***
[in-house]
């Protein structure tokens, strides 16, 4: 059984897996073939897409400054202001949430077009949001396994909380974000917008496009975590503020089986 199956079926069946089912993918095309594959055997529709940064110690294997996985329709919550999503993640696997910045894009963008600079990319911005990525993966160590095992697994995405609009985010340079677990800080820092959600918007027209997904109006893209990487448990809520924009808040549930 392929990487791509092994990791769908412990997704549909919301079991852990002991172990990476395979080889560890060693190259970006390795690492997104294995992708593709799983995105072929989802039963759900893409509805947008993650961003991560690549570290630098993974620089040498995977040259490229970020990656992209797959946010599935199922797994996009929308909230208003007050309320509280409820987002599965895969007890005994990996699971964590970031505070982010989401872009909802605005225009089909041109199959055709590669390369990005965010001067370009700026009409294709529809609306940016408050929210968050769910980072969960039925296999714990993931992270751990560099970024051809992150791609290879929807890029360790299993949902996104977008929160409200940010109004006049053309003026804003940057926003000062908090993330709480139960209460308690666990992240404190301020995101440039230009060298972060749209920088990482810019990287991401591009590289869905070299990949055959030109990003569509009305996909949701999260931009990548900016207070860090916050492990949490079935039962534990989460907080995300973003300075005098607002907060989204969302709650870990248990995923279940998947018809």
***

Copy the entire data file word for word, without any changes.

[in-house]
């Protein structure tokens, strides 16, 4: 059984897996073939897409400054202001949430077009949001396994909380974000917008496009975590503020089986 199956079926069946089912993918095309594959055997529709940064110690294997996985329709919550999503993640696997910045894009963008600079990319911005990525993966160590095992697994995405609009985010340079677990800080820092959600918007027209997904109006893209990487448990809520924009808040549930 392929990487791509092994990791769908412990997704549909919301079991852990002991172990990476395979080889560890060693190259970006390795690492997104294995992708593709799983995105072929989802039963759900893409509805947008993650961003991560690549570290630098993974620089040498995977040259490229970020990656992209797959946010599935199922797994996009929308909230208003007050309320509280409820987002599965895969007890005994990996699971964590970031505070982010989401872009909802605005225009089909041109199959055709590669390369990005965010001067370009700026009409294709529809609306940016408050929210968050769910980072969960039925296999714990993931992270751990560099970024051809992150791609290879929807890029360790299993949902996104977008929160409200940010109004006049053309003026804003940057926003000062908090993330709480139960209460308690666990992240404190301020995101440039230009060298972060749209920088990482810019990287991401591009590289869905070299990949055959030109990003569509009305996909949701999260931009990548900016207070860090916050492990949490079935039962534990989460907080995300973003300075005098607002907060989204969302709650870990248990995923279940998947018809």